- "Sydney push have mobbed Macpherson,
- Roll up, Dandaloo!"
* give someone the push
Probably (etyl) poche. See pouch.
From (etyl) pumpe, possibly from (etyl) . Compare Dutch pompen, German pumpen, and (etyl) pompe.
A device for moving or compressing a liquid or gas.
An instance of the action of a pump; one stroke of a pump; any action similar to pumping
A device for dispensing liquid or gas to be sold, particularly fuel.
(bodybuilding) A swelling of the muscles caused by increased blood flow following high intensity weightlifting.
* 2010', Eric Velazquez, "Power Pairings", ''Reps!'' ' 17 :83
- Want a skin-stretching pump ? Up the volume by using high-rep sets.
(colloquial) A ride on a bicycle given to a passenger, usually on the handlebars or fender.
- A great pump is better than coming. (Arnold Schwarzenegger)
(US, obsolete, slang) The heart.
To use a pump to move (liquid or gas).
To fill with air.
To move rhythmically, as the motion of a pump.
To shake (a person's hand) vigorously.
To gain information from (a person) by persistent questioning.
To use a pump to move liquid or gas.
- But pump not me for politics.
(slang) To be going very well.
(sports) To kick, throw or hit the ball far and high.
, date=February 5
, author=Michael Da Silva
, title=Wigan 4 - 3 Blackburn
, passage=Blackburn pumped long balls towards Diouf as they became increasingly desperate to salvage a point, but Wigan held on for a win that may prove crucial in their quest for Premier League survival.}}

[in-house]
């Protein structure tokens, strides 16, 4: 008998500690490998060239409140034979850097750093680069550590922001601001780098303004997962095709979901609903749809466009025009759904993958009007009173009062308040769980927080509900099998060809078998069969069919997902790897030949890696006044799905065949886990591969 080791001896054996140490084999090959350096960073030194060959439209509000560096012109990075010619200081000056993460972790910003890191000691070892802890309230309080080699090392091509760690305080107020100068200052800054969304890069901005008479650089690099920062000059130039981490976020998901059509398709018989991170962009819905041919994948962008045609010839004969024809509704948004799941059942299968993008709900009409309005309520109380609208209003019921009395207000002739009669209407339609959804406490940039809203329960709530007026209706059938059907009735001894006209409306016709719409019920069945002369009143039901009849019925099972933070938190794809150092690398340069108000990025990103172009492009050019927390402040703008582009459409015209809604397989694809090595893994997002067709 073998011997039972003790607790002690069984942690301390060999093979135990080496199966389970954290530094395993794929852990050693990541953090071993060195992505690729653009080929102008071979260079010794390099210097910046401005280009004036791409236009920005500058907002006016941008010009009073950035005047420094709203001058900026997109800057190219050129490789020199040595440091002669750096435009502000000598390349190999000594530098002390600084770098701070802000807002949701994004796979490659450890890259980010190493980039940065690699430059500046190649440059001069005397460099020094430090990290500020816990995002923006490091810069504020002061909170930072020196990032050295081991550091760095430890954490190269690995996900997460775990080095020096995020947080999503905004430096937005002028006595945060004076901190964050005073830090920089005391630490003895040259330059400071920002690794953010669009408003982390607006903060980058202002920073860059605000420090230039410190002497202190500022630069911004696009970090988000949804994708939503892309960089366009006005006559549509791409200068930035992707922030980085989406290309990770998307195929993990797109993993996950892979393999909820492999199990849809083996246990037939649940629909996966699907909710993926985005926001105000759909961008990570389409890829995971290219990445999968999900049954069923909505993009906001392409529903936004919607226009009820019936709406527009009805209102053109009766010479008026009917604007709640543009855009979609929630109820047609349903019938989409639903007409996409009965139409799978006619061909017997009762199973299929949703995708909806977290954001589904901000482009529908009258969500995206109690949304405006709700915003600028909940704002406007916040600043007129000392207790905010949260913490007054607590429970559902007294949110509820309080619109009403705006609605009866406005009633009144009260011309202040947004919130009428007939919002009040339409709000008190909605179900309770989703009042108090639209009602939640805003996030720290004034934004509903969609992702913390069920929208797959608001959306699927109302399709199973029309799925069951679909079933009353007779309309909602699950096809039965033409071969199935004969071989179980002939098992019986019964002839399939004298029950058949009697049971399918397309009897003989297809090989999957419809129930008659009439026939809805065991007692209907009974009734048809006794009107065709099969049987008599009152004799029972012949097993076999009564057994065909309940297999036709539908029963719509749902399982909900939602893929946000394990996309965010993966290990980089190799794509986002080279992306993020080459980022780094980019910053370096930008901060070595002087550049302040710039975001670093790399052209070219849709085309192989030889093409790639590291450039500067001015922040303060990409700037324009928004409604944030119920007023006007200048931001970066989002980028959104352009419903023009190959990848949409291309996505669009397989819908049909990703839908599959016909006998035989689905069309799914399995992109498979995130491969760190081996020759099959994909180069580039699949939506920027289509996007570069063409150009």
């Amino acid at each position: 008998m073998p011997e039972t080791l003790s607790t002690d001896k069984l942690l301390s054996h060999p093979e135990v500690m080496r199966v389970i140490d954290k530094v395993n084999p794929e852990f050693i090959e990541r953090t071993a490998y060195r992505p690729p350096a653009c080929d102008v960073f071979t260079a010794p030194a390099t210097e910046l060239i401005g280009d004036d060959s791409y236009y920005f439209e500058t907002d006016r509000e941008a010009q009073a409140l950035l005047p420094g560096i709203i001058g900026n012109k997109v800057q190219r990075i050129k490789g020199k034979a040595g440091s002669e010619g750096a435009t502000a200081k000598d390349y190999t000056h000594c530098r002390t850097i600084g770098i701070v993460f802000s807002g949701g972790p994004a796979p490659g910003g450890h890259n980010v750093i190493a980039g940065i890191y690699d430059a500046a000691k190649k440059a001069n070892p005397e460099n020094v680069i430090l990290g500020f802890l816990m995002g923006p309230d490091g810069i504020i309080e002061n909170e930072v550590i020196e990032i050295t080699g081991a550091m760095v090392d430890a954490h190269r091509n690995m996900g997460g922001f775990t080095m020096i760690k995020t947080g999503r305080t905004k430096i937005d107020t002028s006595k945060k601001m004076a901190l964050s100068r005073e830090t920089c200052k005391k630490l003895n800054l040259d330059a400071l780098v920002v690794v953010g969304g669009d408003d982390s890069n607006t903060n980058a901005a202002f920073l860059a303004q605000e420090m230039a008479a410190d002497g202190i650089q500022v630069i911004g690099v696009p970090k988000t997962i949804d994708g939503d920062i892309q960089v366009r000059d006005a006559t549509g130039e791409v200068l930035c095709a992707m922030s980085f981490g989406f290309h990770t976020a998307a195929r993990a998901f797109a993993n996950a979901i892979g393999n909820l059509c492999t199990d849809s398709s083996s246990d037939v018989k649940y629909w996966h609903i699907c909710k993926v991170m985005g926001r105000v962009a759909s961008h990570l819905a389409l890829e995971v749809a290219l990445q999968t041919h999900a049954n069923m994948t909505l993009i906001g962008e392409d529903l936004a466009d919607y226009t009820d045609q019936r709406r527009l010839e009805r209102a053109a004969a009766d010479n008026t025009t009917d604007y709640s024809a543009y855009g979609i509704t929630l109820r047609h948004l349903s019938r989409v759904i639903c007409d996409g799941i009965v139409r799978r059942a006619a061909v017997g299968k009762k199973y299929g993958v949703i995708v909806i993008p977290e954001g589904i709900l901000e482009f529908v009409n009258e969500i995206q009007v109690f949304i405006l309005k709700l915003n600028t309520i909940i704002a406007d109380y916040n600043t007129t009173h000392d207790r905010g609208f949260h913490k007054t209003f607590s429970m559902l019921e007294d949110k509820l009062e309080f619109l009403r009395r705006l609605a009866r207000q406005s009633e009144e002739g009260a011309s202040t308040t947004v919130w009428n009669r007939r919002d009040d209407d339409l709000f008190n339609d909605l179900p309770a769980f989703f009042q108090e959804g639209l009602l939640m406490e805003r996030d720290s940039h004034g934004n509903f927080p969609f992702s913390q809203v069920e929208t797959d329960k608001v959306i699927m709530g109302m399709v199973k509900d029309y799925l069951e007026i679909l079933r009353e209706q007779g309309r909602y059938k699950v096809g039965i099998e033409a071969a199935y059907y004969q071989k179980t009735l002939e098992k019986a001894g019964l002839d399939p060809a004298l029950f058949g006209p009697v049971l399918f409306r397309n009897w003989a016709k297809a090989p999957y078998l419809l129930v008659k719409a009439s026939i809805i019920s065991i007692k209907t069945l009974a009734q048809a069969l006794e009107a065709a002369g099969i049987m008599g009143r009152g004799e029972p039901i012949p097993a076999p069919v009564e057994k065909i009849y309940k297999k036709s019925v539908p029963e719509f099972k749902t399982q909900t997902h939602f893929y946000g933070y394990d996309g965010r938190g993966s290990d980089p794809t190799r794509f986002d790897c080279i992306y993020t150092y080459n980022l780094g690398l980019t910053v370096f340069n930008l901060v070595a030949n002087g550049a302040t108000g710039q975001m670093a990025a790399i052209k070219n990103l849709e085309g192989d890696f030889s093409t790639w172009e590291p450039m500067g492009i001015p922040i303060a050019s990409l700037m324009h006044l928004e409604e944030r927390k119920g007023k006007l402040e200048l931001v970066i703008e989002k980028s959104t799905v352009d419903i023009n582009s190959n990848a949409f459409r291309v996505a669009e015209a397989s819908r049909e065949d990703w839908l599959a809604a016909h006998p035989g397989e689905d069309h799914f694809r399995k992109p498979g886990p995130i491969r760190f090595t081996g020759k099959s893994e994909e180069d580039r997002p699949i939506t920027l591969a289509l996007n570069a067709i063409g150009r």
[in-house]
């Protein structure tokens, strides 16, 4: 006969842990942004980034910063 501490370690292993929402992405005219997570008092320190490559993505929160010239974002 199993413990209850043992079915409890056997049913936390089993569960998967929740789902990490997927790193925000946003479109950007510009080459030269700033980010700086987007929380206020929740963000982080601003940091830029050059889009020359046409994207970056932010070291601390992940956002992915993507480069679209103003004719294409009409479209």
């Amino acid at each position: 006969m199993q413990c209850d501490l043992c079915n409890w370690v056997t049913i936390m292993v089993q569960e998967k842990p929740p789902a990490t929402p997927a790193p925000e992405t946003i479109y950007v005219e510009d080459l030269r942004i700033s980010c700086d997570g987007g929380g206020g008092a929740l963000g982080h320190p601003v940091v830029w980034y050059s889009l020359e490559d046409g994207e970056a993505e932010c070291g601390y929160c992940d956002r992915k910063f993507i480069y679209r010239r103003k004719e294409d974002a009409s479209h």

(Scotland, slang) To pass gas; to fart.
* 2008 , (James Kelman), Kieron Smith, Boy , Penguin 2009, p. 82:
(computing) To pass (messages) into a program so that it can obey them.
* Microsoft .NET Framework 4.5 documentation for
- People never pumped , just never never, but sometimes ye got smells.
- The interop system pumps messages while it attempts to clean up RCWs.
The etymology of the term is unclear and disputed. One possibility is that it comes from "Pomp" (i.e. ornamentation), claimed in Skeat & Skeat's A Concise Etymological Dictionary of the English Language'' (ISBN 9781596050921), and another is that it refers to the sound made by the foot moving inside the shoe when dancing, suggested as a probable source in Chambers's etymological dictionary (James Donald - Published by W. and R. Chambers, 1867). The Oxford English Dictionary claims that it appeared in the 16th century, and lists its origin as "obscure". It has also been linked to the Dutch ''pampoesje , possibly borrowed from Javanese "pampus", ultimately from Persian (papush) / Arabic (babush) (International archives of ethnography: Volume 9 - Intern. Gesellschaft für Ethnographie; Tijdschrift voor Nederlandsch Indië - Ter Lands-drukkerij, 1870).
(British) A type of shoe, a trainer or sneaker.
(chiefly, North America) A type of very high-heeled shoe; stilettoes.
A type of shoe without a heel (source: Dictionarium Britannicum - 1736)
* [http://images.google.com/images?sourceid=navclient-ff&ie=UTF-8&rls=GGGL,GGGL:2006-22,GGGL:en&q=pumps%20shoes&sa=N&tab=wi] Some images.
* 1591' "Gabriel's ' pumps were all unpinkt i' th' heel" -- The Taming of the Shrew, William Shakespeare
* (shoe) plimsoll (British), sneaker, trainer
* air pump
* hand pump
* petrol pump
* price at the pump
* pump fake
* pump iron
* pump room
* pump up
* stirrup pump
* sump pump
* under the pump